Tabitha Ayen, 36, works on the frontlines of the humanitarian response in South Sudan and is arguably one of the most remarkable people you’ve never heard of.
On a hot afternoon not too long ago, I found myself on a dusty road in South Sudan watching her work. After consulting with a few of her staff, all of them men, Tabitha helped a group of women tend to their towering community garden plot. Later she returned to an office and had meetings, sent emails, and made calls. And her day was just beginning.
For Tabitha, this flurry of activity was typical as a senior manager under Catholic Relief Services’ (CRS) Resilience and Food Security Program (RFSP), a USAID-funded project that supports tens of thousands of people recover from conflict. Often working in remote field locations for weeks at a time, Tabitha oversees 300 staff across six counties, making sure that the program’s beneficiaries are getting support to survive and recover their lives and livelihoods.
I met Tabitha while I was in South Sudan for a communications visit. But after I returned home, I couldn’t stop thinking about her and about what it takes to work in the humanitarian field today. Here is a married mother of five, whose children live in a neighboring country because it’s not safe enough for them to live with her in South Sudan. Whose extended family are among the displaced people she serves. And whose easy smile and wicked sense of humor hide her fierceness and the fact that she will put her life on the line if it means saving the lives of others.
As her longtime supervisor Brigid O’Connor told me, “She’s been through several episodes of conflict and will go anywhere and do anything. She is completely fearless and is hugely respected by all her colleagues.”
While hers is a big job, what I find even more remarkable about Tabitha is the path that she took to get there.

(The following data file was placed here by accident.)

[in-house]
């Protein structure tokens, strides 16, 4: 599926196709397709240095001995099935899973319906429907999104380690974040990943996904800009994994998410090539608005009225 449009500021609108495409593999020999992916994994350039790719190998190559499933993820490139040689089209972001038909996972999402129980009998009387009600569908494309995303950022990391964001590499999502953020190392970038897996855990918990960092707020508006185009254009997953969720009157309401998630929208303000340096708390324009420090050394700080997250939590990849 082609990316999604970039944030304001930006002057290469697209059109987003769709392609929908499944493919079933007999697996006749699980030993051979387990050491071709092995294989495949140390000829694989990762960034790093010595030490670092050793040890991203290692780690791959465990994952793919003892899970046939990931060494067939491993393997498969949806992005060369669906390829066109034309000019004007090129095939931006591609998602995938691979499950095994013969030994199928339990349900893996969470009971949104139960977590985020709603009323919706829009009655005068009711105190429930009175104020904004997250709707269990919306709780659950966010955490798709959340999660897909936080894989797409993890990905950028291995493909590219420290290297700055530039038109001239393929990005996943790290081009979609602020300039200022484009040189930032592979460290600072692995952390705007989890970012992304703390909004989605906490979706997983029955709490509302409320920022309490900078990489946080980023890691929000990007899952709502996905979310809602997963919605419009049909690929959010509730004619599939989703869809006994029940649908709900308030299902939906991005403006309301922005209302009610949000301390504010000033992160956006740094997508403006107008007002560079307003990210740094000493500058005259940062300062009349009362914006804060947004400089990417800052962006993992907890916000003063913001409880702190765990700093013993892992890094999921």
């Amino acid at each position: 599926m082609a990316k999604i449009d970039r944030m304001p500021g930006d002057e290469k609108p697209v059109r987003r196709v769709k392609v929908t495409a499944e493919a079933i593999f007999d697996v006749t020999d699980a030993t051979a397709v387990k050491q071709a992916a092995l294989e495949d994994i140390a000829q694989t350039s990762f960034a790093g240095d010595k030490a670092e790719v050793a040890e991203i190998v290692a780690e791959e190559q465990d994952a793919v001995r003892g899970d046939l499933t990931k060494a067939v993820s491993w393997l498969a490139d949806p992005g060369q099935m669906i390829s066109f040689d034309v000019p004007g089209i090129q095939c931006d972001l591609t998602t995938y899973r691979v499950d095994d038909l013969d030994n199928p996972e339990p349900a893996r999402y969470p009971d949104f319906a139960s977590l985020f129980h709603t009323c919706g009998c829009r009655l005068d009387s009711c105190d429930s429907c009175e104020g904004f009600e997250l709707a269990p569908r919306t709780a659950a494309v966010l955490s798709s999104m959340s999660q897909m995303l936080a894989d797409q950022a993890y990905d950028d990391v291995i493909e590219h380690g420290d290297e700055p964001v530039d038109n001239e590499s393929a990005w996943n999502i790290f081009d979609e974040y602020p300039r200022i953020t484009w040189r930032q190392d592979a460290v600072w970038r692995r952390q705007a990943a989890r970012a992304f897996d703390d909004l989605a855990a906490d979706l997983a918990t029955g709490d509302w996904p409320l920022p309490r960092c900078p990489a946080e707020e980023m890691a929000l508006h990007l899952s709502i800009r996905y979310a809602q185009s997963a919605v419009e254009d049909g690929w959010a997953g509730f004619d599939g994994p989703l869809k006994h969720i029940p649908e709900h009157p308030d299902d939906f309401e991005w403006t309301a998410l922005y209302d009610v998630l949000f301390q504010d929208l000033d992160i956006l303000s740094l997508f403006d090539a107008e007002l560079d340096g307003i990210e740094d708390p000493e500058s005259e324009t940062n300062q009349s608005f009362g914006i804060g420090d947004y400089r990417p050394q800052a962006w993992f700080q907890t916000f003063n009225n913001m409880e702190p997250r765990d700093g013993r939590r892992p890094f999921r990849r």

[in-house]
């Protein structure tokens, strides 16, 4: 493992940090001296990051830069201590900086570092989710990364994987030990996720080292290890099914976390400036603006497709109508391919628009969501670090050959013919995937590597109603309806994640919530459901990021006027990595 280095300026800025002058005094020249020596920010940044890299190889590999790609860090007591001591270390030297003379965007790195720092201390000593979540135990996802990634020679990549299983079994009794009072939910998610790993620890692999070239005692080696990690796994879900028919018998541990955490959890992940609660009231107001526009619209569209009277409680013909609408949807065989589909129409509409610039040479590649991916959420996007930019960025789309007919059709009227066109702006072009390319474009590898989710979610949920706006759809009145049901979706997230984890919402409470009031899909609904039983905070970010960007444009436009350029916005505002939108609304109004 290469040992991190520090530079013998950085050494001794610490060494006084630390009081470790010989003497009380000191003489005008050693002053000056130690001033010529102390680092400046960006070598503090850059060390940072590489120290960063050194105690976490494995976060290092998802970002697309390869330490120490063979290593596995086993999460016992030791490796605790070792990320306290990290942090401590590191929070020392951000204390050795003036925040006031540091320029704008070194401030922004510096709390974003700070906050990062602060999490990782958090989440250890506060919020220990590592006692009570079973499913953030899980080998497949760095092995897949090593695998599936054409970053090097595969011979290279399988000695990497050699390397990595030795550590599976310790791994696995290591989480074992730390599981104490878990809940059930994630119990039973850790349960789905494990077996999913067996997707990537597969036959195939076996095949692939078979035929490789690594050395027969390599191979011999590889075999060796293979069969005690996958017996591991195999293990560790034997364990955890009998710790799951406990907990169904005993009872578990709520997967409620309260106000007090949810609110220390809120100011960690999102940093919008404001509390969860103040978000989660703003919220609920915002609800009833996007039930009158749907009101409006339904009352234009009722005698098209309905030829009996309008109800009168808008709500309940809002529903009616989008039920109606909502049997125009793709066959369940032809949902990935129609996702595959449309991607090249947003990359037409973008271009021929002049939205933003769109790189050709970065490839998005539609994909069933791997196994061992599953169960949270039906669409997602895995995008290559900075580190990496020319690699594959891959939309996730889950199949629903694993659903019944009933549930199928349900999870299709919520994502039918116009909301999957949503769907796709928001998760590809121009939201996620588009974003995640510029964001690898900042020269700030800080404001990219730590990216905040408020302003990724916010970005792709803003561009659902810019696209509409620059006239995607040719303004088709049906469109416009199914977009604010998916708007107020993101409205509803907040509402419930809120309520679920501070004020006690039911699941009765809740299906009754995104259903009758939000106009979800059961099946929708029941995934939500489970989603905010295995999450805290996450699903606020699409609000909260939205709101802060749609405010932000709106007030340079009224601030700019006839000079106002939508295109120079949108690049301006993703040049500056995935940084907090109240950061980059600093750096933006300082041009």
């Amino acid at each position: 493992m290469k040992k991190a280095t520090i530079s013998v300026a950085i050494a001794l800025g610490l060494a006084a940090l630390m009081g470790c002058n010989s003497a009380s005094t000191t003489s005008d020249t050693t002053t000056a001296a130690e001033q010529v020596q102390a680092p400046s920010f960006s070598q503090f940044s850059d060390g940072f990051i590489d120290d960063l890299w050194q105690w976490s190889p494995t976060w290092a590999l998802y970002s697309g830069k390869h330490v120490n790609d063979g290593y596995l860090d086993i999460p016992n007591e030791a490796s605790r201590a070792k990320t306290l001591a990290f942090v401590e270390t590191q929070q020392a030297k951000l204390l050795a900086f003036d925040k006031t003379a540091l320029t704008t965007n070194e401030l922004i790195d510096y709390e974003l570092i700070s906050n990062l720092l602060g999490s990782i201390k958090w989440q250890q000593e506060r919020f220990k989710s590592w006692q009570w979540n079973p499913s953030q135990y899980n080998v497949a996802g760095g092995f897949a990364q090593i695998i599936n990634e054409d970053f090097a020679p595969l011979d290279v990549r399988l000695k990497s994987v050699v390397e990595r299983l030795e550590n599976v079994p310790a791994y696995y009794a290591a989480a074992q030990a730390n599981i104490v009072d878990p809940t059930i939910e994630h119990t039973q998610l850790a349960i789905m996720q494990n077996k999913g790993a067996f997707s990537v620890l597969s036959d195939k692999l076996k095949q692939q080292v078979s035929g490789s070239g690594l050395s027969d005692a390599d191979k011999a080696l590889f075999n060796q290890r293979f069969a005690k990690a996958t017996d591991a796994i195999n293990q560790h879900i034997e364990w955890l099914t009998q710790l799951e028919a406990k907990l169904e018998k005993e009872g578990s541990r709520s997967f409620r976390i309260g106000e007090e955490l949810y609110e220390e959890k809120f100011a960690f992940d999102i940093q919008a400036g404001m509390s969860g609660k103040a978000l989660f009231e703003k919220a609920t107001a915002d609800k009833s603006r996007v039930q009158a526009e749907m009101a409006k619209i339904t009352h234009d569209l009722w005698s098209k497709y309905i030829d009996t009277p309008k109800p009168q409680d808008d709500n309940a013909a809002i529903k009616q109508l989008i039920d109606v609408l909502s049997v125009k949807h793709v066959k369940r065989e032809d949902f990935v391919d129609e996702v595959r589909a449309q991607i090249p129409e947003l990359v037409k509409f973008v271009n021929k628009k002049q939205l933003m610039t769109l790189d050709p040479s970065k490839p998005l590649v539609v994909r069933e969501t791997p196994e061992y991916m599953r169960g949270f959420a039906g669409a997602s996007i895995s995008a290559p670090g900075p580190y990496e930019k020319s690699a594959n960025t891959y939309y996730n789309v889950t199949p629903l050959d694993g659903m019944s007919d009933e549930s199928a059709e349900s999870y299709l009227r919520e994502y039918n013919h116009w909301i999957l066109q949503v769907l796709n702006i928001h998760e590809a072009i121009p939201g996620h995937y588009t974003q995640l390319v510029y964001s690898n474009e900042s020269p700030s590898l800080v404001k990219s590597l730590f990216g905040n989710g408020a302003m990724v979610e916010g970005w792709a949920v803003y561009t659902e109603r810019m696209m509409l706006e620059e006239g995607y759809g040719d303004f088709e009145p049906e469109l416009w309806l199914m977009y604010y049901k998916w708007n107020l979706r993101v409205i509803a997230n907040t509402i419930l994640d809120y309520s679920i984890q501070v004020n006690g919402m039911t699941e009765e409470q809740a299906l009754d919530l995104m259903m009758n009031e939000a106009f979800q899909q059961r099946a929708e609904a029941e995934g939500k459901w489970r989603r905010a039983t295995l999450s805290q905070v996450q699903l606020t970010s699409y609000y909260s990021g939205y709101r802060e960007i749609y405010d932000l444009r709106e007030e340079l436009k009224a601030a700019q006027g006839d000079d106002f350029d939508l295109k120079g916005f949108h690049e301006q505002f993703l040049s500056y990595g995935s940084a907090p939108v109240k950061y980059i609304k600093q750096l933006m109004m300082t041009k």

Like so many others in South Sudan, Tabitha’s childhood was disrupted by periods of conflict, violence, and displacement. She and her nine siblings, only half of whom survived into adulthood, grew up in and out of refugee camps. That’s where she was educated and where she made the eventual connections that led to her first job in the humanitarian field before she eventually arrived at CRS.
One of the defining moments of Tabitha’s career came in 2015. A United Nations flight carrying local staff from a sister humanitarian agency had landed in error in an opposition-controlled territory. Those on board were taken hostage. At the time, Tabitha had been visiting a nearby CRS office. When she learned about what had happened, despite the risks to her own safety, she successfully intervened and earned the release of the hostages. Not only did she save the lives of those who had been captured, but her unflinching actions mitigated the risk of further violence.
According to Brigid, Tabitha’s dual identity as coming from both the Dinka and the Nuer tribes made her selfless act possible.
“She is alone amongst our national staff in being able to travel to any location, whether government or opposition-controlled territory, and be completely accepted and secure,” Brigid said. “She crosses several boundaries and confounds expectations of gender, ethnicity, age and social role. And she can work in all the communities of Greater Jonglei, the Nuer, Dinka and Murle communities all accept her.”
Following the incident, Tabitha received a CRS award for extraordinary bravery. Since 1999, this award has only been bestowed seven times—in an organization of 7,000 ppl—and Tabitha continues to be the only woman to have ever received it as an individual.
“Tabitha’s character and capacities would be exceptional anywhere. She is all the more astonishing in the context of the local culture which regards daughters as mere trading coupons between families to acquire cattle,” Brigid said.
Another colleague told me, “You can’t see it on her face but in a conflict situation, Tabitha is figuring out a win-win for everyone.”
South Sudan could use more heroes like Tabitha. According to the Food and Agriculture Organization, a combination of conflict, instability, and climate shocks have left an unprecedented 6 million people—more than half the country’s population—severely food insecure. For people like me who sit far away from this crisis, it can be hard to find hope in such a statistic. But then I come back to Tabitha’s story.
On this World Humanitarian Day, as we celebrate the lives of those devoted to the service of others, we must shine a spotlight on the countless unsung heroes like Tabitha whose sacrifices and whose service are bringing light into the darkness. In Tabitha’s story, I do find hope. And I would love for her to give you hope too.